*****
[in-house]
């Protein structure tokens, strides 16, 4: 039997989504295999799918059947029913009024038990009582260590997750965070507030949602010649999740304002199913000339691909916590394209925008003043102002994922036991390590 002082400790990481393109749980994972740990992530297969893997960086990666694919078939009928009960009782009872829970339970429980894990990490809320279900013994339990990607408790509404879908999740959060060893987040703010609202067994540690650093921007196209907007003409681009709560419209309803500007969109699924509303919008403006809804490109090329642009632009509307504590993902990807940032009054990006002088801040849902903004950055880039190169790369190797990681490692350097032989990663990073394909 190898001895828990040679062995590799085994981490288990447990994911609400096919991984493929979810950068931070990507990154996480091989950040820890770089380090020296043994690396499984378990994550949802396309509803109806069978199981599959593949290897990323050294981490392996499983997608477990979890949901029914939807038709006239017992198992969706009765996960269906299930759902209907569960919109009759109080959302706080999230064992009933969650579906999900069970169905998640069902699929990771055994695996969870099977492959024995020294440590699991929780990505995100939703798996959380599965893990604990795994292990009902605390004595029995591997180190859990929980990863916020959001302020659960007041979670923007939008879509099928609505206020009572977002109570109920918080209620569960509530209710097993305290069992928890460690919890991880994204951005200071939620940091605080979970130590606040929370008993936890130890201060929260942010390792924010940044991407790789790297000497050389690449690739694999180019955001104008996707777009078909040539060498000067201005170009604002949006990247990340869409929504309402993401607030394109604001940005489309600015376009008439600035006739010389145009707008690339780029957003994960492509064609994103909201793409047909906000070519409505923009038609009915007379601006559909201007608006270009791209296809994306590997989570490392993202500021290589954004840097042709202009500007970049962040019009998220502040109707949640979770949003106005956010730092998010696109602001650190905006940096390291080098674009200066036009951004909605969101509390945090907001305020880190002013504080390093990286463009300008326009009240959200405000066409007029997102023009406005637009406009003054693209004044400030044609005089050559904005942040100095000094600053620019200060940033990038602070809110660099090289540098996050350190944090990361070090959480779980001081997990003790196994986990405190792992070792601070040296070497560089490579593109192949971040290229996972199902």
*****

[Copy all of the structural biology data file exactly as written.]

[in-house]
């Protein structure tokens, strides 16, 4: 039997989504295999799918059947029913009024038990009582260590997750965070507030949602010649999740304002199913000339691909916590394209925008003043102002994922036991390590 002082400790990481393109749980994972740990992530297969893997960086990666694919078939009928009960009782009872829970339970429980894990990490809320279900013994339990990607408790509404879908999740959060060893987040703010609202067994540690650093921007196209907007003409681009709560419209309803500007969109699924509303919008403006809804490109090329642009632009509307504590993902990807940032009054990006002088801040849902903004950055880039190169790369190797990681490692350097032989990663990073394909 190898001895828990040679062995590799085994981490288990447990994911609400096919991984493929979810950068931070990507990154996480091989950040820890770089380090020296043994690396499984378990994550949802396309509803109806069978199981599959593949290897990323050294981490392996499983997608477990979890949901029914939807038709006239017992198992969706009765996960269906299930759902209907569960919109009759109080959302706080999230064992009933969650579906999900069970169905998640069902699929990771055994695996969870099977492959024995020294440590699991929780990505995100939703798996959380599965893990604990795994292990009902605390004595029995591997180190859990929980990863916020959001302020659960007041979670923007939008879509099928609505206020009572977002109570109920918080209620569960509530209710097993305290069992928890460690919890991880994204951005200071939620940091605080979970130590606040929370008993936890130890201060929260942010390792924010940044991407790789790297000497050389690449690739694999180019955001104008996707777009078909040539060498000067201005170009604002949006990247990340869409929504309402993401607030394109604001940005489309600015376009008439600035006739010389145009707008690339780029957003994960492509064609994103909201793409047909906000070519409505923009038609009915007379601006559909201007608006270009791209296809994306590997989570490392993202500021290589954004840097042709202009500007970049962040019009998220502040109707949640979770949003106005956010730092998010696109602001650190905006940096390291080098674009200066036009951004909605969101509390945090907001305020880190002013504080390093990286463009300008326009009240959200405000066409007029997102023009406005637009406009003054693209004044400030044609005089050559904005942040100095000094600053620019200060940033990038602070809110660099090289540098996050350190944090990361070090959480779980001081997990003790196994986990405190792992070792601070040296070497560089490579593109192949971040290229996972199902």